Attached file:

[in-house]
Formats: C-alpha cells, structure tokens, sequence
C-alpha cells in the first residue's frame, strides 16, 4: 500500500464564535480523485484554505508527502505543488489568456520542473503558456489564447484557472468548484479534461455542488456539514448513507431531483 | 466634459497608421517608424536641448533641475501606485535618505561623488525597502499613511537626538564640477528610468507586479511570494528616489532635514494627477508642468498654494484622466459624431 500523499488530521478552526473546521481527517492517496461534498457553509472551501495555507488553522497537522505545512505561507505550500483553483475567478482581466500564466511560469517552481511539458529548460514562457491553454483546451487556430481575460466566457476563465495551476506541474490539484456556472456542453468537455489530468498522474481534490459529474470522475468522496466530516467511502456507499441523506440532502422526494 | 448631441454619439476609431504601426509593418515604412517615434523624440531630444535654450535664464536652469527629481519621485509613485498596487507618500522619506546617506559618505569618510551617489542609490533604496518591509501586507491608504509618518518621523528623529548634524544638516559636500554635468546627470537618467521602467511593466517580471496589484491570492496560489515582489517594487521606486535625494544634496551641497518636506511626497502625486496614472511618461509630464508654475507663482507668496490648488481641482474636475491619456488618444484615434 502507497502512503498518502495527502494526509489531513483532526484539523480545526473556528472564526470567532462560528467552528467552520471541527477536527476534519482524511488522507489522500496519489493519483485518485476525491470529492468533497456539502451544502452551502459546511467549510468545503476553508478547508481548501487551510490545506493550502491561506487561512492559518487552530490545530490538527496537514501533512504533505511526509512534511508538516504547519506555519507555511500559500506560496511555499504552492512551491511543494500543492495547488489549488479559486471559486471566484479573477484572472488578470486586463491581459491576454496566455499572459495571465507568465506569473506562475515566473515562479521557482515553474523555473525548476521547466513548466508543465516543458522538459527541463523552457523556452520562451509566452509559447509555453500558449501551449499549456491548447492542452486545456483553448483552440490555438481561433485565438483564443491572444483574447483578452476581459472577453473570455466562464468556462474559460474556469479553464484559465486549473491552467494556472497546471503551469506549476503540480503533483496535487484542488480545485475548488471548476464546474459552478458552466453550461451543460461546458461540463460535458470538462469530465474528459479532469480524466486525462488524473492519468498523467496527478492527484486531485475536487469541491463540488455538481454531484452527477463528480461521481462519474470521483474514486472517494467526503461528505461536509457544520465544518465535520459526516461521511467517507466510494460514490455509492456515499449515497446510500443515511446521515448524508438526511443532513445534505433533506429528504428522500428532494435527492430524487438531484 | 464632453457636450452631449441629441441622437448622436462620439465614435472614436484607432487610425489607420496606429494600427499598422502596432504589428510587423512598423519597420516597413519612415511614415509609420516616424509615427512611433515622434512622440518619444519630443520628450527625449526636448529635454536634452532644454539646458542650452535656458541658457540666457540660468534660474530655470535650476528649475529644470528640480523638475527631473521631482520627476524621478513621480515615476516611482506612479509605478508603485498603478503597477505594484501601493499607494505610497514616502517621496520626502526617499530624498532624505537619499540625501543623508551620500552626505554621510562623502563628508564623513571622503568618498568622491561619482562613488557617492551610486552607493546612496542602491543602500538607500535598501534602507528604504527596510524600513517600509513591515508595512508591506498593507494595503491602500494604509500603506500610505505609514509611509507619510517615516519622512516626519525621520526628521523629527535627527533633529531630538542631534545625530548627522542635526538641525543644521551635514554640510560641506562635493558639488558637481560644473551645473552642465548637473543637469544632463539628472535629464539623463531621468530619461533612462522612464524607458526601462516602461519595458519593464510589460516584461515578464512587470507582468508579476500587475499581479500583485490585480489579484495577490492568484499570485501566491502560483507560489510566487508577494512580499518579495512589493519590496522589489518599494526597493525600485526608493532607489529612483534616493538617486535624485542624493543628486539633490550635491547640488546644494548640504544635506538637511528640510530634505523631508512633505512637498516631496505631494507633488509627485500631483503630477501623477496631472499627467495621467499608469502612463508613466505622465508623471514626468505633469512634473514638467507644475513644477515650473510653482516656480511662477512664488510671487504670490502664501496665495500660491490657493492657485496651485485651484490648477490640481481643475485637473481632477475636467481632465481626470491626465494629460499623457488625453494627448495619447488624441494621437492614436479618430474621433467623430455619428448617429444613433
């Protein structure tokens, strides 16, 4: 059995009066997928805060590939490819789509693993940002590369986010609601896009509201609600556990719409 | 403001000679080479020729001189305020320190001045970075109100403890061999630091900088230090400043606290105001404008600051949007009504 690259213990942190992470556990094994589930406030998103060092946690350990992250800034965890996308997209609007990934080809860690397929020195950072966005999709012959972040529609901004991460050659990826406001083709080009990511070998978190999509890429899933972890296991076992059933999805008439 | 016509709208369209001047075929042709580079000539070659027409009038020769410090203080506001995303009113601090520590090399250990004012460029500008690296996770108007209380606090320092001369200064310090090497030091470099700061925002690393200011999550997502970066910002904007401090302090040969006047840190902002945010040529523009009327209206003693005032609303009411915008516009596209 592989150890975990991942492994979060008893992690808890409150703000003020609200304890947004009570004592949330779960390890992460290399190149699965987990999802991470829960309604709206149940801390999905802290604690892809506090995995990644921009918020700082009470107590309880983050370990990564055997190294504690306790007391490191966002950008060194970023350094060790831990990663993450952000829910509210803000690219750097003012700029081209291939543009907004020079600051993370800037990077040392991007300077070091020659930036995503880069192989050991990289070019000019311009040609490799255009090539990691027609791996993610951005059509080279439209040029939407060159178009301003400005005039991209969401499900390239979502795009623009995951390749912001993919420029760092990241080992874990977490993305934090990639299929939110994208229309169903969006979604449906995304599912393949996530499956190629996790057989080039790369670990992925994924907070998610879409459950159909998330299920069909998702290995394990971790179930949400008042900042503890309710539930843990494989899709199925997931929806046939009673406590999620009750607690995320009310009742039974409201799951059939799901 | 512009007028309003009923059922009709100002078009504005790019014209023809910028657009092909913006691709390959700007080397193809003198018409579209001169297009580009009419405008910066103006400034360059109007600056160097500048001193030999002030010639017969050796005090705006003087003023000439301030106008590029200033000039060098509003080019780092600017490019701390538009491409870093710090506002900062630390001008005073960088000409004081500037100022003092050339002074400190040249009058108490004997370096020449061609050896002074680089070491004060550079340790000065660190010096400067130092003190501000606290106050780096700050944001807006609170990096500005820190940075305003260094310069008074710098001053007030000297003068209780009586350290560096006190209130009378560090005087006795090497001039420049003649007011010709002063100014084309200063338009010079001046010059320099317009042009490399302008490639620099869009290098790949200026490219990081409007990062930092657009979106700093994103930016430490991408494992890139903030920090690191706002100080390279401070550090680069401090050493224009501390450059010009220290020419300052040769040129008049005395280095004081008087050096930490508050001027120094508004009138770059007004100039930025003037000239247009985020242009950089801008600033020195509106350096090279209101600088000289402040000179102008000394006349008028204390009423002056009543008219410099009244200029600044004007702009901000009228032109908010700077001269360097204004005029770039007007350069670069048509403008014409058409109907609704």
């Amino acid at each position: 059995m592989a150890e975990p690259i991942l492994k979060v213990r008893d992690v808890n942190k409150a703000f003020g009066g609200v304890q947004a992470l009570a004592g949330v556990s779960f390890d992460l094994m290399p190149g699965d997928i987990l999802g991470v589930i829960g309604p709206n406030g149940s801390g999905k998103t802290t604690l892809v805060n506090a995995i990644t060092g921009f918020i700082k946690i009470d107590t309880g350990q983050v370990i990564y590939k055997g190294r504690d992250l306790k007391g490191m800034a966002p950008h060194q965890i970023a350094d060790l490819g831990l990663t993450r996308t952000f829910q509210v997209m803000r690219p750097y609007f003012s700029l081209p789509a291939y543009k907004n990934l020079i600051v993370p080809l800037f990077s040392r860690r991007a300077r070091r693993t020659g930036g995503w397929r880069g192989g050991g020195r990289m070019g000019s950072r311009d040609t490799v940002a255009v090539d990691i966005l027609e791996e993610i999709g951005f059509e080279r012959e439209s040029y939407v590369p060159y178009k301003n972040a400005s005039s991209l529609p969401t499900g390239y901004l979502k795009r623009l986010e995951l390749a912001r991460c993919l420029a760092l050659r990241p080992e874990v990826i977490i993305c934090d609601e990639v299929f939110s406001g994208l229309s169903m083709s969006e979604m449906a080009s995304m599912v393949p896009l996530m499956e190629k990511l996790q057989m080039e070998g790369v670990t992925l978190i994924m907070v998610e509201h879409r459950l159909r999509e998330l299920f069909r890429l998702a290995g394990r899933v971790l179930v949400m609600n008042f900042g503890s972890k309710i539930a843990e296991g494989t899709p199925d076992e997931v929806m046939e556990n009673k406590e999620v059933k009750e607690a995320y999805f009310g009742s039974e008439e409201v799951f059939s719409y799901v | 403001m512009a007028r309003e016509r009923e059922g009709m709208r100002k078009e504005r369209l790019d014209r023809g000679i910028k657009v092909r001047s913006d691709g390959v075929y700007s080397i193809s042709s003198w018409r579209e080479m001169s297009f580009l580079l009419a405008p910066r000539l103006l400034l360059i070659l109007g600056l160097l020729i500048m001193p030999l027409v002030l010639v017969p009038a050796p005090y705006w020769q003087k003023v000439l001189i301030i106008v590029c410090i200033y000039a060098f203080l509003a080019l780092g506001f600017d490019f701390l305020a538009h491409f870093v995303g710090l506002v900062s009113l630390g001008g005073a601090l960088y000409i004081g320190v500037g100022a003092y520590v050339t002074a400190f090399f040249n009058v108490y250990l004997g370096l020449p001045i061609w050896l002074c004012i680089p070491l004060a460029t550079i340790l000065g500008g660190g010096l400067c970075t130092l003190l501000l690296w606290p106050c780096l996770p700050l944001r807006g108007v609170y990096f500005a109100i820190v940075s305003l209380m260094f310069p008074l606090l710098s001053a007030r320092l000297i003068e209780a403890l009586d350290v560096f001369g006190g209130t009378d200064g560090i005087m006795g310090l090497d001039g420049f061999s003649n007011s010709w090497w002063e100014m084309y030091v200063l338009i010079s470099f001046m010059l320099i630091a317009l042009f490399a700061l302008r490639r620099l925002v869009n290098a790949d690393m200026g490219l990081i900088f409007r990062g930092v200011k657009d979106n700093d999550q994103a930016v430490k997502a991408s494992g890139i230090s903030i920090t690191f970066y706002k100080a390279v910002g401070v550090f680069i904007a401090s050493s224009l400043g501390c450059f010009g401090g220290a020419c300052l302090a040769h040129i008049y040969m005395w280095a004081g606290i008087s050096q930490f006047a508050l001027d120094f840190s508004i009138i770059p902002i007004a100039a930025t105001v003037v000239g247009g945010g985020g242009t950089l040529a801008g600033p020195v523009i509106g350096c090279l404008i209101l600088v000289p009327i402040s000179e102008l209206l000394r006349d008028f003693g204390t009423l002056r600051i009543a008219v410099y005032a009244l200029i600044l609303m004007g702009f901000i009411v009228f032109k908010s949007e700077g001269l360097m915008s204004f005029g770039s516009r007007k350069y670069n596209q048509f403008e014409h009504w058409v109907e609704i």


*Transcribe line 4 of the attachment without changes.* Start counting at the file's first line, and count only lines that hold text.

């Protein structure tokens, strides 16, 4: 059995009066997928805060590939490819789509693993940002590369986010609601896009509201609600556990719409 | 403001000679080479020729001189305020320190001045970075109100403890061999630091900088230090400043606290105001404008600051949007009504 690259213990942190992470556990094994589930406030998103060092946690350990992250800034965890996308997209609007990934080809860690397929020195950072966005999709012959972040529609901004991460050659990826406001083709080009990511070998978190999509890429899933972890296991076992059933999805008439 | 016509709208369209001047075929042709580079000539070659027409009038020769410090203080506001995303009113601090520590090399250990004012460029500008690296996770108007209380606090320092001369200064310090090497030091470099700061925002690393200011999550997502970066910002904007401090302090040969006047840190902002945010040529523009009327209206003693005032609303009411915008516009596209 592989150890975990991942492994979060008893992690808890409150703000003020609200304890947004009570004592949330779960390890992460290399190149699965987990999802991470829960309604709206149940801390999905802290604690892809506090995995990644921009918020700082009470107590309880983050370990990564055997190294504690306790007391490191966002950008060194970023350094060790831990990663993450952000829910509210803000690219750097003012700029081209291939543009907004020079600051993370800037990077040392991007300077070091020659930036995503880069192989050991990289070019000019311009040609490799255009090539990691027609791996993610951005059509080279439209040029939407060159178009301003400005005039991209969401499900390239979502795009623009995951390749912001993919420029760092990241080992874990977490993305934090990639299929939110994208229309169903969006979604449906995304599912393949996530499956190629996790057989080039790369670990992925994924907070998610879409459950159909998330299920069909998702290995394990971790179930949400008042900042503890309710539930843990494989899709199925997931929806046939009673406590999620009750607690995320009310009742039974409201799951059939799901 | 512009007028309003009923059922009709100002078009504005790019014209023809910028657009092909913006691709390959700007080397193809003198018409579209001169297009580009009419405008910066103006400034360059109007600056160097500048001193030999002030010639017969050796005090705006003087003023000439301030106008590029200033000039060098509003080019780092600017490019701390538009491409870093710090506002900062630390001008005073960088000409004081500037100022003092050339002074400190040249009058108490004997370096020449061609050896002074680089070491004060550079340790000065660190010096400067130092003190501000606290106050780096700050944001807006609170990096500005820190940075305003260094310069008074710098001053007030000297003068209780009586350290560096006190209130009378560090005087006795090497001039420049003649007011010709002063100014084309200063338009010079001046010059320099317009042009490399302008490639620099869009290098790949200026490219990081409007990062930092657009979106700093994103930016430490991408494992890139903030920090690191706002100080390279401070550090680069401090050493224009501390450059010009220290020419300052040769040129008049005395280095004081008087050096930490508050001027120094508004009138770059007004100039930025003037000239247009985020242009950089801008600033020195509106350096090279209101600088000289402040000179102008000394006349008028204390009423002056009543008219410099009244200029600044004007702009901000009228032109908010700077001269360097204004005029770039007007350069670069048509403008014409058409109907609704």